Colson Whitehead is a literary novelist, but his latest book, “Zone One,” features zombies, which means horror junkies and gore gourmands will soon have him on their radar. He has my sympathy. I can see the disgruntled reviews on Amazon already: “I don’t get it. This book’s supposed to be about zombies, but the author spends pages and pages talking about all this other stuff I’m not interested in.” Broad-spectrum marketing will attract readers for whom having to look up “cathected” or “brisant” isn’t just an irritating chore but a moral affront.
In the minds of the outraged, an exhaustive and heinous equation has occurred — namely, the equation of “horror junkies and gore gourmands” with “readers for whom having to look up ‘cathected’ or ‘brisant’ isn’t just an irritating chore but a moral affront.” The equation is possible if you ignore the obvious import of the phrase “broad-spectrum marketing.”
According to Duncan, the important point is the "broad-spectrum marketing," which seeks to attract the largest pool of potential readers, including "devourers of undemanding splatterfests," whom he believes were deceived by the book's marketing. Duncan takes offense at the notion that acknowledging the existence of unambitious readers makes him an "elitist jerk." His evidence, of course, is Amazon.com reviews (which, everyone knows, accurately gauge customers' real feelings), which teem with comments from the unlettered, who dislike literature smacking of education. Criticism of him, he said, was "politically correct literalism."
This clarification is disingenuous, and anyone so cultured and lettered as Duncan surely realizes this. His controversial paragraph makes quite clear that he sees a significant number of horror readers (the "horror junkies and gore gourmands") as uninterested in anything literary. Or, to put it in grammatical terms, the antecedent for the implied actor in the writing of the imaginary reviews Duncan created must be the "horror junkies and gore gourmands" since, grammatically speaking, no new actor has been introduced. Since the final sentence in the excerpted section above says that some readers will find looking words up a "moral affront," and the previous fake quotation he provided said that the imagined reviewer doesn't "get it," the equation, which his blog post now disclaims, is an essential element of the paragraph. I take moral affront to the accusation that I misrepresented Duncan. If he did not intend to equate "horror junkies" with the morally affronted, he ought to have separated the thoughts.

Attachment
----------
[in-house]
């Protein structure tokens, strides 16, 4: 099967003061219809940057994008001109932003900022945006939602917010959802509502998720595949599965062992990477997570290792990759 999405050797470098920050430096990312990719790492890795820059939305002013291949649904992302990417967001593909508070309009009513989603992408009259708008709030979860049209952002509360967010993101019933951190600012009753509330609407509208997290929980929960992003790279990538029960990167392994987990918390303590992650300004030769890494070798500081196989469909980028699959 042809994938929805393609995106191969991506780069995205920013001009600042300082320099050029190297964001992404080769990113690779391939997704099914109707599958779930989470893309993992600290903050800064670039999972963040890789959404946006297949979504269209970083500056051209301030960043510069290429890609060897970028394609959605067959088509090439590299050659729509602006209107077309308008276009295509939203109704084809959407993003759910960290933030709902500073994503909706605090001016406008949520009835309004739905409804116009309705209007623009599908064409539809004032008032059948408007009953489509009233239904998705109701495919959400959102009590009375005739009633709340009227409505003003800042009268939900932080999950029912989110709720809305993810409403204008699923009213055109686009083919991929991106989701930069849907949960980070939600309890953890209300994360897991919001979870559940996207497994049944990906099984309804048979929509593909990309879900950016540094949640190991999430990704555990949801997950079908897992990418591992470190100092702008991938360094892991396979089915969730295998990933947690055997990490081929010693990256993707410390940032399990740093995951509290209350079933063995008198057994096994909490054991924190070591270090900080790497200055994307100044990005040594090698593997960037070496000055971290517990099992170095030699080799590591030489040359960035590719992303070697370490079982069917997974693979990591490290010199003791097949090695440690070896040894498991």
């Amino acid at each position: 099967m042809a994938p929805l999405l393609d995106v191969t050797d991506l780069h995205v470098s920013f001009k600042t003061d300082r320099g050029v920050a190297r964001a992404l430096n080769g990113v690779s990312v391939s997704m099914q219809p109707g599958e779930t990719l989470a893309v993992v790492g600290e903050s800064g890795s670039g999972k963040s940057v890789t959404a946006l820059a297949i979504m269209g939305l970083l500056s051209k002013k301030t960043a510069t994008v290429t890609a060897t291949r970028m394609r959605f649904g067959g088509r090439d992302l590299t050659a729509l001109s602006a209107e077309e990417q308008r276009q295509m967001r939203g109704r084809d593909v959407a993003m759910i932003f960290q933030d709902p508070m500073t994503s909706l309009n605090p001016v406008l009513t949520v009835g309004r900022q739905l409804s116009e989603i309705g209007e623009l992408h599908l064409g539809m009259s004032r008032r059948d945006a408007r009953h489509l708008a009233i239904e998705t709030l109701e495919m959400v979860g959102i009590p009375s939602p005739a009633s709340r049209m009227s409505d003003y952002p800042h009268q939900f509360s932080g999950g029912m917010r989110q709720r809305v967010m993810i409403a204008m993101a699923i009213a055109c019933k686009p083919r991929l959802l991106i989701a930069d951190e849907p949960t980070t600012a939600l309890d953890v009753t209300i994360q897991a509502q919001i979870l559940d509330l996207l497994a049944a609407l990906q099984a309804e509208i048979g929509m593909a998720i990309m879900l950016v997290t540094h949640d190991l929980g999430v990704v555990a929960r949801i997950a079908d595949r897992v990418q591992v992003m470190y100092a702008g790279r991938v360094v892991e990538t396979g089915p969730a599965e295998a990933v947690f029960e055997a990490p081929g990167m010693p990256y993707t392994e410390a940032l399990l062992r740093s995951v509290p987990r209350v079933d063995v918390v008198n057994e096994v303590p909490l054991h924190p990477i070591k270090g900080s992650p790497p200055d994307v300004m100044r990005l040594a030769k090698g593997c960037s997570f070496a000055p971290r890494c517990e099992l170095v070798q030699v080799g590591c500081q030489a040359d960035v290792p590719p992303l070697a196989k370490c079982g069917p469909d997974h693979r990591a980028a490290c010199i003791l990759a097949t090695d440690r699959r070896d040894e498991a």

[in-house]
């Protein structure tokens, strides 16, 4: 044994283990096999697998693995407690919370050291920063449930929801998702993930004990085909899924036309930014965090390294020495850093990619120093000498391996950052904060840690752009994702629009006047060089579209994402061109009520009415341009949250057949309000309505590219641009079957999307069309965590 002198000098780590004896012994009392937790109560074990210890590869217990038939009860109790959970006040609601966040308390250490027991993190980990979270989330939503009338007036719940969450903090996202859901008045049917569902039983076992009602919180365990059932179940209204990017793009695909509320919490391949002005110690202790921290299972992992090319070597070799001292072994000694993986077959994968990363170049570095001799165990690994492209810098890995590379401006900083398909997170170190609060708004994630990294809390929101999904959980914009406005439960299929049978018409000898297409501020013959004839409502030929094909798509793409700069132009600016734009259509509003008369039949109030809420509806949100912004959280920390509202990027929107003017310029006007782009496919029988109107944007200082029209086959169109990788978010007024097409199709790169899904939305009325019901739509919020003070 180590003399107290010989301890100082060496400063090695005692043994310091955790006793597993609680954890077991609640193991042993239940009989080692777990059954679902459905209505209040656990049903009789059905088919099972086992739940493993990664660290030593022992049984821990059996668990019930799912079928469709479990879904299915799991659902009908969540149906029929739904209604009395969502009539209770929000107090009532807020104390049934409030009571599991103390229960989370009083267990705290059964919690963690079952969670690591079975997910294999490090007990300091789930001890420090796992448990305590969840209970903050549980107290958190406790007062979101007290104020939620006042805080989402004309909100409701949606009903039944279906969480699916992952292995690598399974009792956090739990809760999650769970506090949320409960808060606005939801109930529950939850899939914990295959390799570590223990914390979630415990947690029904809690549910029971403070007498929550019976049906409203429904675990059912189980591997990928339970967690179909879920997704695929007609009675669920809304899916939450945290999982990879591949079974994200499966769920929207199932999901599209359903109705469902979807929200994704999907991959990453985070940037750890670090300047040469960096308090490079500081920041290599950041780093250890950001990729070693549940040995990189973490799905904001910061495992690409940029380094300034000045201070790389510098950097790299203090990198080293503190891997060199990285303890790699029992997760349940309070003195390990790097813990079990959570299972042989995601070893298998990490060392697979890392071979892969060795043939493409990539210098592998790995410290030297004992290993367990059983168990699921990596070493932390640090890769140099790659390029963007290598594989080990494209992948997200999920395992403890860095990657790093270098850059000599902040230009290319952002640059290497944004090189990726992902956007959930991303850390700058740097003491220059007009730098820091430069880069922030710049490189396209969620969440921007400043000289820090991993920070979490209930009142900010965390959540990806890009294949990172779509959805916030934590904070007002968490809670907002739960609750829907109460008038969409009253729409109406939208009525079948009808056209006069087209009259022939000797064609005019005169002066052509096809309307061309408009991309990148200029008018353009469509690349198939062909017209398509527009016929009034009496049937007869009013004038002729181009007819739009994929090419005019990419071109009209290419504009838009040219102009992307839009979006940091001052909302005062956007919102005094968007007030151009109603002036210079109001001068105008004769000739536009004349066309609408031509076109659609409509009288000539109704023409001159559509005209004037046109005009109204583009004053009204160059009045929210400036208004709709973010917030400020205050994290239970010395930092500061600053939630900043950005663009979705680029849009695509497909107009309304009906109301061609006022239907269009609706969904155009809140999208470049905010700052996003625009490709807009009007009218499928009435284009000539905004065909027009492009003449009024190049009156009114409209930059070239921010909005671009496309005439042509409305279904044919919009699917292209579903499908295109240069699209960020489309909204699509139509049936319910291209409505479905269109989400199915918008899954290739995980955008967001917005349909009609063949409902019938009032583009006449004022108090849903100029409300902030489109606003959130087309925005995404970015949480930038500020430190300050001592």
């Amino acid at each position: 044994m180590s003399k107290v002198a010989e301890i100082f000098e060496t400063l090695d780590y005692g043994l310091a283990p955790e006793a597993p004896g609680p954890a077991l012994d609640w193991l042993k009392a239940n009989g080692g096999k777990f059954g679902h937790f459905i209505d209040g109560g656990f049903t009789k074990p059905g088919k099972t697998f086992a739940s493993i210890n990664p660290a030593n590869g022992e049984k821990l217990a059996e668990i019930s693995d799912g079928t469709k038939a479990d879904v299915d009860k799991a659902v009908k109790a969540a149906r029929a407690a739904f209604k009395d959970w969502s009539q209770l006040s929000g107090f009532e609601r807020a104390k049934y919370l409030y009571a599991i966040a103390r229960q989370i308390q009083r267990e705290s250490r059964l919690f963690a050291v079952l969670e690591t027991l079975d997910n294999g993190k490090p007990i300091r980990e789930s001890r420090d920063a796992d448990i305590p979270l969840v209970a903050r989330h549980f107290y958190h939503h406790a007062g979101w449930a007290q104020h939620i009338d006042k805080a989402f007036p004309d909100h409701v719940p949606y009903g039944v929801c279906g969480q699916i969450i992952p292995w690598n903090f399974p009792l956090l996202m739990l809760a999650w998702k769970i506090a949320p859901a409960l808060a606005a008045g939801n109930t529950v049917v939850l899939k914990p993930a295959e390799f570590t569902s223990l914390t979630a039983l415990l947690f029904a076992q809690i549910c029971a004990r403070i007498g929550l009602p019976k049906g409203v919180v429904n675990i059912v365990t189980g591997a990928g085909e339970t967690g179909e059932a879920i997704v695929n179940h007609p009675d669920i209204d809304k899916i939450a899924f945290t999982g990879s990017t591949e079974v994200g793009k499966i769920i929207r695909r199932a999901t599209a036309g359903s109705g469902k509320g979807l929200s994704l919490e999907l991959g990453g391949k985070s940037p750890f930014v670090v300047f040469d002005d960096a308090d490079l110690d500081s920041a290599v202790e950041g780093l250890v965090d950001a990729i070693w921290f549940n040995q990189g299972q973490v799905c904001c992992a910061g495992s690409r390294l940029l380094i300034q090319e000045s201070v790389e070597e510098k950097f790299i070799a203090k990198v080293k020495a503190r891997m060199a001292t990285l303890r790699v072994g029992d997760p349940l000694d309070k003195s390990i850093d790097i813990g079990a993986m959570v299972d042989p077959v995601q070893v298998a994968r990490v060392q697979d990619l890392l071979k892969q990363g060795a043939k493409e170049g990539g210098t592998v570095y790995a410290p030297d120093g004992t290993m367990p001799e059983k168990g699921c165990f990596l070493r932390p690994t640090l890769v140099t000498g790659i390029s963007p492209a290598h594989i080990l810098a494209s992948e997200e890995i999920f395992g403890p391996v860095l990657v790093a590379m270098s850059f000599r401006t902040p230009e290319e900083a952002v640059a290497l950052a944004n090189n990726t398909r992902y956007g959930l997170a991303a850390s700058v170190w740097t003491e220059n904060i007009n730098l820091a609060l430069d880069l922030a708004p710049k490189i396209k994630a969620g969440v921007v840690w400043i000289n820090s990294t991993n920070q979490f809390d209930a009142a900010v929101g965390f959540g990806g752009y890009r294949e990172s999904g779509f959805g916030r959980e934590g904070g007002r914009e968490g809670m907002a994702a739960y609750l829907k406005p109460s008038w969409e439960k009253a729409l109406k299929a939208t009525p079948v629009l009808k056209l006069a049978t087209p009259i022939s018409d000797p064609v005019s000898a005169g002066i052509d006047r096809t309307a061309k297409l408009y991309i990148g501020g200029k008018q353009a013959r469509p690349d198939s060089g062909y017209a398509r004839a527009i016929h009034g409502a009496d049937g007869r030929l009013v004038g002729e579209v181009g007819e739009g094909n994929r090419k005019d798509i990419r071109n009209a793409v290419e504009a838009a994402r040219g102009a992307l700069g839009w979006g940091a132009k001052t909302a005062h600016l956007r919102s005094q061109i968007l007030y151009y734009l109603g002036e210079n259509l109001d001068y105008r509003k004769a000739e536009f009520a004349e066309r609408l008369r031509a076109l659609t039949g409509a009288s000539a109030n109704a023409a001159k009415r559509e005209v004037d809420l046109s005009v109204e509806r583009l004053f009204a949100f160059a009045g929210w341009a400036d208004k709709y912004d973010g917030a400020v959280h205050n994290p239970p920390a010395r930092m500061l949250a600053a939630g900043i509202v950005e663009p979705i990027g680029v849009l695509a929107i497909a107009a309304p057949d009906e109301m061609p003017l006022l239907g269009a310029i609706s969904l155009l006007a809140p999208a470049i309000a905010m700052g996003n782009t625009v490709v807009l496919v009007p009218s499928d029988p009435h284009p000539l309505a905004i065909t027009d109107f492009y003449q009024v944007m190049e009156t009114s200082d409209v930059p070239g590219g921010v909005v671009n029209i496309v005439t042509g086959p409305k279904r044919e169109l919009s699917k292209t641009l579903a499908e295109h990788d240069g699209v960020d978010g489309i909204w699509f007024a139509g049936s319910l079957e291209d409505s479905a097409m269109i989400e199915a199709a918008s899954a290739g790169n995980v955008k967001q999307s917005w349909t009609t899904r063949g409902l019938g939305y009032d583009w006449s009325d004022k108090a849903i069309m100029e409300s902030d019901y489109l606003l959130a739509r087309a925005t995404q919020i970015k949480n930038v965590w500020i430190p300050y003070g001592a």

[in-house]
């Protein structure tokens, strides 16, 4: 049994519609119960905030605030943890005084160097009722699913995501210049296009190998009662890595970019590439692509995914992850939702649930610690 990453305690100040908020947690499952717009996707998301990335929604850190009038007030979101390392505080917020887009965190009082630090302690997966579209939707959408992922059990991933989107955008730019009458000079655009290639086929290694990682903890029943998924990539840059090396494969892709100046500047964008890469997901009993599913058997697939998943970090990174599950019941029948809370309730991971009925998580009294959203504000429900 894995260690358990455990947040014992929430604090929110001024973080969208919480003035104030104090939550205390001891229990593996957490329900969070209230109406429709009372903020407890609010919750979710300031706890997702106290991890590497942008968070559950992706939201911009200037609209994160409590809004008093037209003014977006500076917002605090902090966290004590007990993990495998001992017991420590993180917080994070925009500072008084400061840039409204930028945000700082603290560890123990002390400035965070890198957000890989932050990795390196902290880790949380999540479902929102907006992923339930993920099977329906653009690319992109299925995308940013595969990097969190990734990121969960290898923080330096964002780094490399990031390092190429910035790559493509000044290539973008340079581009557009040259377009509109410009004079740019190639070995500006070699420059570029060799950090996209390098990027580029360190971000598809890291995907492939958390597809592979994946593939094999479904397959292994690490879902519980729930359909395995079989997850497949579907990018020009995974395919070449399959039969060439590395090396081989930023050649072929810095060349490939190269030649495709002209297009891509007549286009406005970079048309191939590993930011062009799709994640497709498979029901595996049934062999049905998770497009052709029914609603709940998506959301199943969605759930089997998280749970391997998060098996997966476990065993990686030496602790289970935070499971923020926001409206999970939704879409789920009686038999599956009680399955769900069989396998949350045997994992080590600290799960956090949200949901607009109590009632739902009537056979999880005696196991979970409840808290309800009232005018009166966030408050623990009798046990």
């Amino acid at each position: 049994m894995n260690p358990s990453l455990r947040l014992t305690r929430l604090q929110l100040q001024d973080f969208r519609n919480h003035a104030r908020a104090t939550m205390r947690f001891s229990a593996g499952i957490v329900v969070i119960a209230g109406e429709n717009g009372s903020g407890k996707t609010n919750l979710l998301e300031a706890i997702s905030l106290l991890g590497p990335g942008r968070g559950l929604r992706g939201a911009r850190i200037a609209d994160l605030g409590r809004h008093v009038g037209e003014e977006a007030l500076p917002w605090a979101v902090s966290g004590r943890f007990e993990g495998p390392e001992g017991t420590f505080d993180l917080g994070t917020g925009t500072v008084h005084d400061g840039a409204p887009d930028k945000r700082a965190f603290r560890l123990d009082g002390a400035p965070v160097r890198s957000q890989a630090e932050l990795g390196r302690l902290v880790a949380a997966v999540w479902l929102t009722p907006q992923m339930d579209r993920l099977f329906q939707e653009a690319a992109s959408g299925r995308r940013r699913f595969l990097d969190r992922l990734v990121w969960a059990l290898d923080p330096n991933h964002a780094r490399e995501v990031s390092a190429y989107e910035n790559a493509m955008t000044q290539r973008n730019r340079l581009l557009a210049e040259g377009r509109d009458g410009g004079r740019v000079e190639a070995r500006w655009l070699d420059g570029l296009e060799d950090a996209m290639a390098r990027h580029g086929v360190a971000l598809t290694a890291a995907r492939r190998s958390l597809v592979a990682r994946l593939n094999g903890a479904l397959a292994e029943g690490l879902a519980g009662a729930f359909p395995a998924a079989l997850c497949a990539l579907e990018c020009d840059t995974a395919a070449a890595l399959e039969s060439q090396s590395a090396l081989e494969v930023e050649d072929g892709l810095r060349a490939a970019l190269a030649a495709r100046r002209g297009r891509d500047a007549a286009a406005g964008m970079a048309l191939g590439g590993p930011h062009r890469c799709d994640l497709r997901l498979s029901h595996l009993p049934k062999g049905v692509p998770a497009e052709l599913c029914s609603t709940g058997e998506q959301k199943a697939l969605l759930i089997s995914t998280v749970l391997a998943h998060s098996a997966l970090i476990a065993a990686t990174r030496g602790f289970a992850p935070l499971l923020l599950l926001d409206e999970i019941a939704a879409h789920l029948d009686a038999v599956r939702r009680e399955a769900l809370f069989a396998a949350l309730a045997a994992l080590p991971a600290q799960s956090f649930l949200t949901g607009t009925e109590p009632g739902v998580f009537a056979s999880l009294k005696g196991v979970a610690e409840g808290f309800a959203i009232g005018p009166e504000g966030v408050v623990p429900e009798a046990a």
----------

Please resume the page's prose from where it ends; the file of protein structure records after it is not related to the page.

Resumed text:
In any case, Duncan's blog does not discount the upshot of the entire affair: that he considers broad swaths of the reading public, especially genre readers, to be incapable or unwilling to appreciate true literature. This may well be the case, but I don't think it does writers much good to go around calling potential readers on their ignorance. The point of literature is supposed to be to broaden the mind, not to restrict it.
Duncan is probably right that a good number of readers will feel deceived by a literary novel masquerading as a zombie action thriller. But how many those are is impossible to say. Let's be really frank: There aren't that many people who read books anymore, and most who do are prima facie literate enough to understand them. Amazon.com reviews and online forums attract the extremes: the aesthetes and the barely-literate, radicals and reactionaries, etc., etc. The vast majority are planted somewhere in between and do not, as a rule, feel compelled to share their tepid reactions and lukewarm feelings. When Amazon fills up with five star and one star reviews, it is because online reviewers tend to come from the far ends of the bell curve. Taking them as representative of a binary world risks alienating the largest segment of potential readers. And that isn't good for anybody.